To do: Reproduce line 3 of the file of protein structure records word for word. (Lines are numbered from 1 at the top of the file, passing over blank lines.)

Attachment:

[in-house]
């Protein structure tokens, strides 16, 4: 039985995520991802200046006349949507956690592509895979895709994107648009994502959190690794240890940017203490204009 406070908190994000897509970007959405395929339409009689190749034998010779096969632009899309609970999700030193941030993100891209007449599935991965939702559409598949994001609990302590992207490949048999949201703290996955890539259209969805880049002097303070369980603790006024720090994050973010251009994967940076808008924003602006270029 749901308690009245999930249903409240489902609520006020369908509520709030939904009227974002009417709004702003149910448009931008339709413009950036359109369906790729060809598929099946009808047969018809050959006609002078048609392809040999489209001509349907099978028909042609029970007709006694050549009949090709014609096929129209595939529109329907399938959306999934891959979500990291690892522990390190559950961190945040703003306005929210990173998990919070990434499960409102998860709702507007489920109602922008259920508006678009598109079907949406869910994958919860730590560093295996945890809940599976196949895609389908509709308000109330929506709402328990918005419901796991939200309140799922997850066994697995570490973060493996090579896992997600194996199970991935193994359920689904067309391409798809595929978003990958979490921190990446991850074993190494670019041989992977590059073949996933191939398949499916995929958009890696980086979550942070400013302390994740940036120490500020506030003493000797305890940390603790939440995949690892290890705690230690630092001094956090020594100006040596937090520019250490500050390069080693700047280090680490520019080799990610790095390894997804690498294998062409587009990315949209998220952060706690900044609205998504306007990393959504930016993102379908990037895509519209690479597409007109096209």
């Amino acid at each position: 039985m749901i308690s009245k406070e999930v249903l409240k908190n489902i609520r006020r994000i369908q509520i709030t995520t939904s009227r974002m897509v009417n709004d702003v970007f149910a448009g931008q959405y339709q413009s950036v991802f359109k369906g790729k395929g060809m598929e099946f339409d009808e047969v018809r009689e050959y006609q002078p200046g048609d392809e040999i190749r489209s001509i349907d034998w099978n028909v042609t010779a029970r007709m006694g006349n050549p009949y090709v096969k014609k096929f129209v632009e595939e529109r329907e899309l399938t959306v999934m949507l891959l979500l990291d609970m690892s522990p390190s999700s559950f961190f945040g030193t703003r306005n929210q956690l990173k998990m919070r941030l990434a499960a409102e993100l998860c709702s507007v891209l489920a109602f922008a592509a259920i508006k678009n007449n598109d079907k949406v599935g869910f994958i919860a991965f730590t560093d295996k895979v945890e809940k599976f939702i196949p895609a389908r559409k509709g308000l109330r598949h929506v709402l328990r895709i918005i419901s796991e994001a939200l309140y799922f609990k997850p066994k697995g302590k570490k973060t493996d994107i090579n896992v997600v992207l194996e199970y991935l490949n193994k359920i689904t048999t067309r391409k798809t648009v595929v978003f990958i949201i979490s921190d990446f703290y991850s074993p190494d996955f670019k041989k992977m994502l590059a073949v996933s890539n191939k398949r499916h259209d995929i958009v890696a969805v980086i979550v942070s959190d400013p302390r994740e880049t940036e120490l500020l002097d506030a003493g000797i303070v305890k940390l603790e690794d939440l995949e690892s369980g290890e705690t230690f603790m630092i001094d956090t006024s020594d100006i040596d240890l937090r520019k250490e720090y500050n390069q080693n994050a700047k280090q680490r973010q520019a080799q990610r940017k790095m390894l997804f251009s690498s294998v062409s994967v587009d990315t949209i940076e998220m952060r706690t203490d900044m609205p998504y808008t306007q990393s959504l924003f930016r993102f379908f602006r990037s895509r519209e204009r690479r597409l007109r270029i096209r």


């Amino acid at each position: 039985m749901i308690s009245k406070e999930v249903l409240k908190n489902i609520r006020r994000i369908q509520i709030t995520t939904s009227r974002m897509v009417n709004d702003v970007f149910a448009g931008q959405y339709q413009s950036v991802f359109k369906g790729k395929g060809m598929e099946f339409d009808e047969v018809r009689e050959y006609q002078p200046g048609d392809e040999i190749r489209s001509i349907d034998w099978n028909v042609t010779a029970r007709m006694g006349n050549p009949y090709v096969k014609k096929f129209v632009e595939e529109r329907e899309l399938t959306v999934m949507l891959l979500l990291d609970m690892s522990p390190s999700s559950f961190f945040g030193t703003r306005n929210q956690l990173k998990m919070r941030l990434a499960a409102e993100l998860c709702s507007v891209l489920a109602f922008a592509a259920i508006k678009n007449n598109d079907k949406v599935g869910f994958i919860a991965f730590t560093d295996k895979v945890e809940k599976f939702i196949p895609a389908r559409k509709g308000l109330r598949h929506v709402l328990r895709i918005i419901s796991e994001a939200l309140y799922f609990k997850p066994k697995g302590k570490k973060t493996d994107i090579n896992v997600v992207l194996e199970y991935l490949n193994k359920i689904t048999t067309r391409k798809t648009v595929v978003f990958i949201i979490s921190d990446f703290y991850s074993p190494d996955f670019k041989k992977m994502l590059a073949v996933s890539n191939k398949r499916h259209d995929i958009v890696a969805v980086i979550v942070s959190d400013p302390r994740e880049t940036e120490l500020l002097d506030a003493g000797i303070v305890k940390l603790e690794d939440l995949e690892s369980g290890e705690t230690f603790m630092i001094d956090t006024s020594d100006i040596d240890l937090r520019k250490e720090y500050n390069q080693n994050a700047k280090q680490r973010q520019a080799q990610r940017k790095m390894l997804f251009s690498s294998v062409s994967v587009d990315t949209i940076e998220m952060r706690t203490d900044m609205p998504y808008t306007q990393s959504l924003f930016r993102f379908f602006r990037s895509r519209e204009r690479r597409l007109r270029i096209r």